By Felipe Sousa-Rodriguez
When I was 22 years old, I went to my first gay club in South Beach. It was magical. I had finally found a place where I could celebrate being my full and authentic self. It was a place to dance and smile, with lots and lots of glitter. When I woke up Sunday, I heard the news. A shooter had killed 49 people and left another 53 wounded in an Orlando gay club. The victims were primarily LGBTQ people of color.
A gay club is a sanctuary, it’s a place we come together to breath deep again, to take off our mask and put down our guard. Though it might sound trite, for me it was true. Clubs like Pulse are a home for marginalized LGBTQ people who may have been rejected by their family or even by society as a whole.
They’re a church for those who were expelled from their faith because of their sexual orientation or gender identity. They’re a brief breath of fresh air in the midst of nearly-constant contamination from hatred and violence. Anyone who has been afraid of holding their partner’s hand in public knows the importance of these spaces. Pulse was an oasis — and last Sunday it was de-sanctified by bigotry and bullets.
I spent several years organizing in the LGBTQ and Latinx community in Central Florida and I have many friends in the area. The attack in Orlando has had a profound impact on me, as it has on other members of the LGBTQ community.
I’m still trying to understand that impact. I feel pressure to understand it, to name it, to quantify it — and quickly. At the same time that I feel pressure to figure it out, I feel guilt about taking the time necessary to do so. LGBTQ people of color never get to rest — and the one place where we could rest a bit is now unsafe.
When I saw the list of names, I saw myself in each and every one of them. Last Sunday was Latin night at Pulse — the promotional flyer promised a night of Merengue, Salsa, Bachata, and Reggaeton. These are my favorite types of dancing music and, if I were still living in Central Florida, I probably would’ve convinced my friends to drive there with me. It’s not every day, especially in Central Florida, that a queer or trans Latinx person can find a space to celebrate our culture fully.
Several politicians have taken advantage of the situation to spew hate against Muslims and to try to drive a wedge between communities. Let’s be clear — the Christian Right in the United States has been driving homophobic and transphobic attacks domestically and abroad for decades.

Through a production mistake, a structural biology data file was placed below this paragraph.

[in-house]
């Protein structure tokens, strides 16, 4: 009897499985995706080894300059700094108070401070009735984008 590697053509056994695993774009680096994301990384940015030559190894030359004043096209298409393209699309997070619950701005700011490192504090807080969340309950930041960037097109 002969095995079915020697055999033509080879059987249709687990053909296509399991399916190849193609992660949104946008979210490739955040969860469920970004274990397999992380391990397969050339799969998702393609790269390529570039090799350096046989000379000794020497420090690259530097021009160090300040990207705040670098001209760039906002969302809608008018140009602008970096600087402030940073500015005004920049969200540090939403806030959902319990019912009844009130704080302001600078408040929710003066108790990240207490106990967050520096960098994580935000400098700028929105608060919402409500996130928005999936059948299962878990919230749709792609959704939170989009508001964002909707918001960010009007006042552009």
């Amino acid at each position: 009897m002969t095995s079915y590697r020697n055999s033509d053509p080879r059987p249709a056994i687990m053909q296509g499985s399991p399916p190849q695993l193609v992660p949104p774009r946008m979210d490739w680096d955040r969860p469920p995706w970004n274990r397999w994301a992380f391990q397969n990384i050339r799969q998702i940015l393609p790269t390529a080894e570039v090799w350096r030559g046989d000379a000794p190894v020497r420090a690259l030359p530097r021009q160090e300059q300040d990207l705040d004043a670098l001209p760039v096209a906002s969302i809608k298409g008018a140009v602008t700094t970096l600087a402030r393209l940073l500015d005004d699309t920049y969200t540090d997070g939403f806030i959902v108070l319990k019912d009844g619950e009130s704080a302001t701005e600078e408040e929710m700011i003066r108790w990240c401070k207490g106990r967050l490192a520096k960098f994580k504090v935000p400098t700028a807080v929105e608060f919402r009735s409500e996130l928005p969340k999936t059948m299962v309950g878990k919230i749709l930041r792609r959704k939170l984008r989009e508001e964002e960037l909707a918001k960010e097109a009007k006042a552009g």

They have been using vicious religious rhetoric to dehumanize LGBTQ people. This year alone, politicians have introduced over 200 bills across the country that would marginalize, criminalize, or otherwise harm me and my community.
It’s important to remember that this is a time for our communities to unite. We should resist any attempt to allow the same people who have viciously attacked LGBTQ people to use this tragedy to score political points against other marginalized communities.
We must remember that the Muslims who are being targeted by politicians and police are also our people — they are queer and trans, and want to dance and be free just like I do.
After hearing Sunday’s news, I was so distraught that I couldn’t focus for a few days. It was hard to make out how to function in a world where it’s so dangerous to be me. I’m used to scanning my environment — paying attention to people’s actions — and it’s not the first time I’ve been afraid of showing my queerness in public.
But this took it to a deeper level. It is still very dangerous to be an LGBTQ person of color in the United States.
We’re now halfway through Pride Month, and the only way that I can even dream of moving forward is to find strength through our collective struggle for liberation.
I personally believe healing can only happen in collective spaces through participation in our beloved community. For everyone who is LGBTQ and reading this post, know that we love you. It’s hard to believe, but we have a lot of people who care about us. Don’t lose hope, keep your head up high.
The struggle against transphobia, homophobia, xenophobia, and Islamophobia will continue. It’s up to us to resist the people and the institutions that try to divide and dehumanize us. Here are a few things you could do to help folks in Orlando:
Hold the names of those lost close to your heart. For me, honoring their memories means doubling my commitment and passionate struggle for full liberation so no LGBTQ person will ever have to mourn another’s loss due to division and hatred. I hope you will join me.
This weekend, I’m going to the LGBTQ Latinx club in Jackson Heights, NYC, because this is my small way to resist. I will keep dancing and laughing. I won’t let hate win over my heart. I can’t and I won’t stop the music. Please don’t stop the music.
This post originally appeared on GetEQUAL blog.